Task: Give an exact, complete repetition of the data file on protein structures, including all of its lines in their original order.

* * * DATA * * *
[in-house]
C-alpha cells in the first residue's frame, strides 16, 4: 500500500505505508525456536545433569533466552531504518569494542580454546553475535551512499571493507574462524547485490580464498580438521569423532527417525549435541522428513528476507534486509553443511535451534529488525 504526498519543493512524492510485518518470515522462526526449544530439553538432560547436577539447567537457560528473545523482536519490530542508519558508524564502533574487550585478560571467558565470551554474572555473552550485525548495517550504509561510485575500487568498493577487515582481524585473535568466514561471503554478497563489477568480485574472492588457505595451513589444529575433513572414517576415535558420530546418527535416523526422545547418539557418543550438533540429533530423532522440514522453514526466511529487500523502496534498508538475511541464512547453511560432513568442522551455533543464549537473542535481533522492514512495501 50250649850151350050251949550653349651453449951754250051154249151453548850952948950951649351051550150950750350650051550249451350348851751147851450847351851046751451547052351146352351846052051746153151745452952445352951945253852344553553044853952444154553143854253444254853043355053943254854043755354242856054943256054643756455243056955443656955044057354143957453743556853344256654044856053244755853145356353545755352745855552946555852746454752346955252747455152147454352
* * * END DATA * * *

[in-house]
C-alpha cells in the first residue's frame, strides 16, 4: 500500500505505508525456536545433569533466552531504518569494542580454546553475535551512499571493507574462524547485490580464498580438521569423532527417525549435541522428513528476507534486509553443511535451534529488525 504526498519543493512524492510485518518470515522462526526449544530439553538432560547436577539447567537457560528473545523482536519490530542508519558508524564502533574487550585478560571467558565470551554474572555473552550485525548495517550504509561510485575500487568498493577487515582481524585473535568466514561471503554478497563489477568480485574472492588457505595451513589444529575433513572414517576415535558420530546418527535416523526422545547418539557418543550438533540429533530423532522440514522453514526466511529487500523502496534498508538475511541464512547453511560432513568442522551455533543464549537473542535481533522492514512495501 50250649850151350050251949550653349651453449951754250051154249151453548850952948950951649351051550150950750350650051550249451350348851751147851450847351851046751451547052351146352351846052051746153151745452952445352951945253852344553553044853952444154553143854253444254853043355053943254854043755354242856054943256054643756455243056955443656955044057354143957453743556853344256654044856053244755853145356353545755352745855552946555852746454752346955252747455152147454352